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1JRS: I started the "WIF and ESP" thread and feel your pain. As mentioned in my thread, the Ford dealer did NOT even file a claim against ESP! It took a lot of crying to my insurance company, with them even issuing a letter denying the claim, but they eventually came around. The failure of the HPFP on these vehicles is a crying shame and wish we could do something about it. I'm in favor of water dispersing additives as I assume they "might" work. You've heard from several that the answer is to fill up only at truck stops - I'm going to do that dispite the increase in costs including the long drive to get to the truck stop. I assume there is a way to lower the cost of repairs, as my final bill was much less than the initially quoted $9000 - maybe the insurance folks twisted their arms? But, check my thread: the repair tech forgot to install a vacuum line and I had the pleasure of 2 CELs on the drive home and another week of repairs at my local dealer, only after he forced the first dealer to write a P.O. for the repairs and clear the 2 CELs.
 

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Tx Pete - you don't want water dispersing additives. You want the water to be consolidated out of the fuel so it can be stopped by a filter. A demulsifier, not an emulsifier.

While I personally will never purchase a 6.7, I do have a suggestion for fuel treatment. This is something I do on my own truck, although I would modify it slightly for a common rail engine. I never put fuel straight from the pump into my tank. I put it into a separate tank, treat it with additives (in my case 2 stroke oil and Standadyne, but I'd probably use OptiLube XPD if I did have a 6.7) and then I run it through a ultra low micron filter. Again if I had a 6.7, I would modify this to include a true water blocking filter. Not a water separator as you all see how well those DON'T work with ULSD, but a true water blocking filter. You can't run those inline on your actual truck for safety reasons. They don't want your truck stalling in the middle of traffic. Not that the 6.7 doesn't already do that by itself whenever a sensor malfunctions....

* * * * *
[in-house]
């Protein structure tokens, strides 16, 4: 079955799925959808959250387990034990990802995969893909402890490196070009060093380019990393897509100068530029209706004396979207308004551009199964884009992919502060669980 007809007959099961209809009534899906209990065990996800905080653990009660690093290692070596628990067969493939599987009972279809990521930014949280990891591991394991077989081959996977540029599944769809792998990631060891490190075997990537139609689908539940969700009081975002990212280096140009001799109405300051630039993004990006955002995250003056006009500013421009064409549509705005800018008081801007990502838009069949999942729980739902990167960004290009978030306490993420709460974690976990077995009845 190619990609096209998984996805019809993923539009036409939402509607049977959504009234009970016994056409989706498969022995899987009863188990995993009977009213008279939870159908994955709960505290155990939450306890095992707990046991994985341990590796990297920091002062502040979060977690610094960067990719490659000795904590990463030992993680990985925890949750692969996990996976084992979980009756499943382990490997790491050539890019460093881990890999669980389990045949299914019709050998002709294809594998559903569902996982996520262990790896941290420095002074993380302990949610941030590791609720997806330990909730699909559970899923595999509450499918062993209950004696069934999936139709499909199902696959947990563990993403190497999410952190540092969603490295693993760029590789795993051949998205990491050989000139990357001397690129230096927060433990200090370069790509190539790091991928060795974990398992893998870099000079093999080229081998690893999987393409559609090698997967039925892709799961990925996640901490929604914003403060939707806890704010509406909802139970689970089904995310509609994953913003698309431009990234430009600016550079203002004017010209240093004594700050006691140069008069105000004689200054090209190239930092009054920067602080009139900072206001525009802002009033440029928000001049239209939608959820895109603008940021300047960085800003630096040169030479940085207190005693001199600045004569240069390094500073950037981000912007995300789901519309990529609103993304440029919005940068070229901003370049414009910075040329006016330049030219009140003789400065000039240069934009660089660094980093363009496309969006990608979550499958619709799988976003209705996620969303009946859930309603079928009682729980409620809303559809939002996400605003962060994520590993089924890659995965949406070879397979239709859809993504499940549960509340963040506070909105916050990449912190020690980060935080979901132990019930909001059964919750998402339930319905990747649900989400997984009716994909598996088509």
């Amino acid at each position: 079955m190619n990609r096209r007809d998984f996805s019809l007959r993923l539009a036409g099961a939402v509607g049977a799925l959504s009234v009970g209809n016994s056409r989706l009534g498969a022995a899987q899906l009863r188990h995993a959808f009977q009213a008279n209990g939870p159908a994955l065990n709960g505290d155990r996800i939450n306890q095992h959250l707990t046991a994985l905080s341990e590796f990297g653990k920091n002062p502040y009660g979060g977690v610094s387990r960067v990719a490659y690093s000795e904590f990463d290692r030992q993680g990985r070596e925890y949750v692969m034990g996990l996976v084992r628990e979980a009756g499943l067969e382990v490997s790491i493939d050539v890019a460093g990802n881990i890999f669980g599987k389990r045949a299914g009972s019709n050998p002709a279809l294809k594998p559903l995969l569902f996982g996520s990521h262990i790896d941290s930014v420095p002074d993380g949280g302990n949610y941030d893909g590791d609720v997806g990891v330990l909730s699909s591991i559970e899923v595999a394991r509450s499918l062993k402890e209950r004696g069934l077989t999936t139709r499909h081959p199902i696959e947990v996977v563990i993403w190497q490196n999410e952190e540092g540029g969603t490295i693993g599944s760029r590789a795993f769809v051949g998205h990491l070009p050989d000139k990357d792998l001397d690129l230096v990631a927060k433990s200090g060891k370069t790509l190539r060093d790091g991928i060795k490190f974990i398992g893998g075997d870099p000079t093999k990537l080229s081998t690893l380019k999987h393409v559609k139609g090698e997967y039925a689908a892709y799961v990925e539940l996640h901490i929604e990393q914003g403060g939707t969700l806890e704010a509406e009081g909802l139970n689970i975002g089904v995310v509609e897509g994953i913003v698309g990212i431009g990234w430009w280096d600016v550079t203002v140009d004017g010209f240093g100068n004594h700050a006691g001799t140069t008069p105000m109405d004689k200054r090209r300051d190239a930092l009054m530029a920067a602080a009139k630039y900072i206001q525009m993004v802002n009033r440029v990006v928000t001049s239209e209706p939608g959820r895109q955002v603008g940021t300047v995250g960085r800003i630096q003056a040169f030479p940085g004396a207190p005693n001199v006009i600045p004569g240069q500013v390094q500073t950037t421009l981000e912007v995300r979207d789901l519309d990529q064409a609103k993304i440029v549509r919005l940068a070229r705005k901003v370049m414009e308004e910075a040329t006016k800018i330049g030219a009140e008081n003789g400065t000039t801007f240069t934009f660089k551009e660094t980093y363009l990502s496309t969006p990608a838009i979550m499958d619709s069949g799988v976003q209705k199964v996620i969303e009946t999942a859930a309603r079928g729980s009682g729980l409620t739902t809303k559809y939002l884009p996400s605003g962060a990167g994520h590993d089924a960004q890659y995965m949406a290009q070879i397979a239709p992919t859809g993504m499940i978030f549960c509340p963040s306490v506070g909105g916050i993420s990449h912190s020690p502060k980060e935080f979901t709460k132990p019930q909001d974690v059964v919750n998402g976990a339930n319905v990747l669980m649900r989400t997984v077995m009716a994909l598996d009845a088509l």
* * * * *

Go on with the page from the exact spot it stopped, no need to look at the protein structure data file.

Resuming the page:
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Discussion Starter · #6 ·
It wasn't me on the power stroke.org site this is my first time really joining a diesel truck discussion forum and I'm really glad I did. I am Really great for the information you guys give are giving me. Looks like I'll be getting those filters you mentioned.
Next.To add to this horrible experience I got a strong feeling of no confidence at the dealership when I was trying to ask them about my turbocharger. I asked them should it remain at the same boost pressure if I'm driving let's say 80 miles an hour or does it lose pressure as it is maintaining the speed since it no longer needs the boost. The older diesels turbo trucks that I have owned used seemed to maintain their boost at a certain RPM or above. I asked if it was a new feature that the boost pressure drops in order to save wear on the turbo. The service manager said that he didn't know but we could ask his machanic. The service manager started talking with the mechanic who is working on my truck at the dealership who was doesn't speak much English. About the only answer that we can get from him after he repeating the same question 10 times was the fact that he said and I quote. "I do not know much about these engines. I have never owned our driven one of the trucks and I can't tell you what they do or are supposed to do when they are driven. I just know how to fix it when the computer code tells me that something needs fixing." Being their charging me a hefty top notch mechanic price estimate just under $12,000 to fix this I think I would like a better response that reflects a working knowledge of the vehicle they are repairing. Insurance looks like they may be the ones to pay for this I am probably going to recommend them carry the vehicle to another dealership and or repair shop. Does anybody know someplace in the DFW area that they could recommend.